IXPE Home: Expanding the X-ray View of the Universe

January 10, 2024: IXPE, Martin Weisskopf, and Paolo Soffitta win Rossi Prize!!

The High Energy Astrophysics Division (HEAD) of the American Astronomical Society announced this year’s Rossi Prize. The 2024 HEAD Bruno Rossi Prize is awarded to: Martin Weisskopf, Paolo Soffitta and the IXPE team for their development of the Imaging X-ray Polarimetry Explorer whose novel measurements advance our understanding of particle acceleration and emission from astrophysical shocks, black holes and neutron stars.

This is the highest honor specifically in high-energy astrophysics.

September 6, 2023: IXPE Proposers Workshop

The IXPE General Observer (GO) Facility held a virtual workshop for potential GO proposers (link to presentations). Phil Kaaret, Allyn Tennant, and Doug Swartz presented on behalf of the IXPE Team at MSFC. Approximately 100 persons attended the online workshop.

August 25, 2023: IXPE Discovery Paper*, SGR 1806-20

The thirty-second discovery paper using IXPE data has been published by the Astrophysical Journal, authored by Roberto Turolla and the IXPE team, it is titled IXPE and XMM-Newton Observations of the Soft Gamma Repeater SGR 1806-20.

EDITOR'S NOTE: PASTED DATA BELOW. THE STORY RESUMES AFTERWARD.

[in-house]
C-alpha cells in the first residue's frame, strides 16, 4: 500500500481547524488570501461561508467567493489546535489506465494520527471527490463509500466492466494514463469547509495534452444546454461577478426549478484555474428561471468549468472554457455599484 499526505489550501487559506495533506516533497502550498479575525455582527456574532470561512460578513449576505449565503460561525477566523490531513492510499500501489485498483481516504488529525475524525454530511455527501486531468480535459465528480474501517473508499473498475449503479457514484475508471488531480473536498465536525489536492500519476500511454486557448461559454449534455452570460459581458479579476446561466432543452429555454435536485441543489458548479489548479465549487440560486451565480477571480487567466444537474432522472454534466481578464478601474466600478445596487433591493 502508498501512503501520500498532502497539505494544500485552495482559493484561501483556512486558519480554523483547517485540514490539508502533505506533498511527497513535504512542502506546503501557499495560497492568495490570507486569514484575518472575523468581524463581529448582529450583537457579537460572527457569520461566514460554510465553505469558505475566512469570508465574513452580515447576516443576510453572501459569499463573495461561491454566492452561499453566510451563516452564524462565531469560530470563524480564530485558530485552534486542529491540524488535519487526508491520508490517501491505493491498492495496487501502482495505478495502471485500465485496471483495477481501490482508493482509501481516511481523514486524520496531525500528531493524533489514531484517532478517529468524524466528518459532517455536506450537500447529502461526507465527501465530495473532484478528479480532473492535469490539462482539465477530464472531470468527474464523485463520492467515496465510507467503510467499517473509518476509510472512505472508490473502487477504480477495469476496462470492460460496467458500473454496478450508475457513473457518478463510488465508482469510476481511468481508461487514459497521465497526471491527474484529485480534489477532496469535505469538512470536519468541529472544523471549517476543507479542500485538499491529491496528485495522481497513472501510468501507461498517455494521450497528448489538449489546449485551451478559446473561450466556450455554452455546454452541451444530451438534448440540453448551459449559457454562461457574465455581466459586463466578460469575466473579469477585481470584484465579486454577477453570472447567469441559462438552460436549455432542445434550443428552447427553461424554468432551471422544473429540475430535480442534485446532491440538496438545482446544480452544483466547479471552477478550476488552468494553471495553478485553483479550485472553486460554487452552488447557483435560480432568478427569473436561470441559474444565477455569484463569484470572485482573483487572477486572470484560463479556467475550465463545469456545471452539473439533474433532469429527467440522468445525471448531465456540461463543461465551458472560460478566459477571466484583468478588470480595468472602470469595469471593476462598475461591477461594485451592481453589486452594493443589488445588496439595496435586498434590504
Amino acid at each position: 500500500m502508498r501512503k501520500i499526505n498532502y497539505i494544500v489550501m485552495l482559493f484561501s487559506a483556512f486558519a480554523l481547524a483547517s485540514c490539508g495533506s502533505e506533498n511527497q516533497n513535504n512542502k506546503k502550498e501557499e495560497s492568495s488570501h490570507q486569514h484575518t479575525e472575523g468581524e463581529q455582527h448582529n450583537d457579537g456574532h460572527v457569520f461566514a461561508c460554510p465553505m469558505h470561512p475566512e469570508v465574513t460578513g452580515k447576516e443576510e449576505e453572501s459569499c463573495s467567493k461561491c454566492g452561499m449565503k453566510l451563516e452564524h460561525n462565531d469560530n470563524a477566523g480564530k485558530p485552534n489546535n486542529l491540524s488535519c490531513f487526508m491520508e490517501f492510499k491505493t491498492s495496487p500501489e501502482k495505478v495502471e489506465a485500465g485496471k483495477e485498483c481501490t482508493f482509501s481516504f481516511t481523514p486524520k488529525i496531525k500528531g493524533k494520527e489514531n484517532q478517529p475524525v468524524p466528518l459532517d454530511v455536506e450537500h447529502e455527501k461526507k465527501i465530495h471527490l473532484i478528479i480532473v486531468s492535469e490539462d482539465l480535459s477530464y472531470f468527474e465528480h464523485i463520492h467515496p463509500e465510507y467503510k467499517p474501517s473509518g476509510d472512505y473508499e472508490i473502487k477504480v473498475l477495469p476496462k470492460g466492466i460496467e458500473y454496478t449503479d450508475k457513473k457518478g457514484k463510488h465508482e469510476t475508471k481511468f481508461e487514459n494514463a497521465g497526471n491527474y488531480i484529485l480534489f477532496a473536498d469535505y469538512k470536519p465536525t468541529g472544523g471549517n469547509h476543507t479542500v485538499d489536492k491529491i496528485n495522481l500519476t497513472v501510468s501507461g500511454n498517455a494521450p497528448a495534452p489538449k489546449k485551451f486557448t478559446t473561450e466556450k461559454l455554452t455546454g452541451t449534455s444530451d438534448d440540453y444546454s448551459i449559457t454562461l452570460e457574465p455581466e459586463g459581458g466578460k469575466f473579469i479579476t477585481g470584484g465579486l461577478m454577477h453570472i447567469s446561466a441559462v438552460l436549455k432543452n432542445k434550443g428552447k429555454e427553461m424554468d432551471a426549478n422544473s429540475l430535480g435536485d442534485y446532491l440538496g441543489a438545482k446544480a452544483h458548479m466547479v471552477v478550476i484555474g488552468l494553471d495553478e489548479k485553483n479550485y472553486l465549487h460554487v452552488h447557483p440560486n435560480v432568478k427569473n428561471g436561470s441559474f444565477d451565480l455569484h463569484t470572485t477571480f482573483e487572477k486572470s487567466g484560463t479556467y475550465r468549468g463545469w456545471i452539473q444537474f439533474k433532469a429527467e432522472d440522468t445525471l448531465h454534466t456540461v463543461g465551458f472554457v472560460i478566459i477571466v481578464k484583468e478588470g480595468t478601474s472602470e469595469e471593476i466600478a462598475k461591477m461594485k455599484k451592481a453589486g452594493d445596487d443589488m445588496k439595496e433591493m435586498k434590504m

*An IXPE "Discovery Paper" is the first publication to report the results of a given IXPE observation. Click HERE to access the bibliographic references to IXPE Discovery Papers published to date (November 9, 2023). For a bibliography of all IXPE papers, please visit NASA's HEASARC Bibliography Search Pages.

The Imaging X-ray Polarimetry Explorer (IXPE) exploits the polarization state of light from astrophysical sources to provide insight into our understanding of X-ray production in objects such as neutron stars and pulsar wind nebulae, as well as stellar and supermassive black holes. Launch has been set for December 9, 2021. Technical and science objectives include:

  • improving polarization sensitivity by two orders of magnitude over the X-ray polarimeter aboard the Orbiting Solar Observatory OSO-8 (scientists see HEASARC: OSO-8),
  • providing simultaneous spectral, spatial, and temporal measurements,
  • determining the geometry and the emission mechanism of Active Galactic Nuclei (see Chandra image below) and microquasars,
  • finding the magnetic field configuration in magnetars and determining the magnitude of the field,
  • finding the mechanism for X ray production in pulsars (both isolated and accreting) and the geometry,
  • determining how particles are accelerated in Pulsar-Wind Nebulae.

astro image example This image from the Chandra X-ray Observatory, shows a jet emanating from the central, supermassive black hole of Centaurus A. The colors in this image represent the energy of the detected X rays, with red for low, green for middle, and blue representing high-energy X rays. Astrophysical objects like this one, are good candidates for observations of polarization that will give us information about the object's magnetic field and its configuration. For more information on this image, you may visit the Chandra X-ray Observatory's website.

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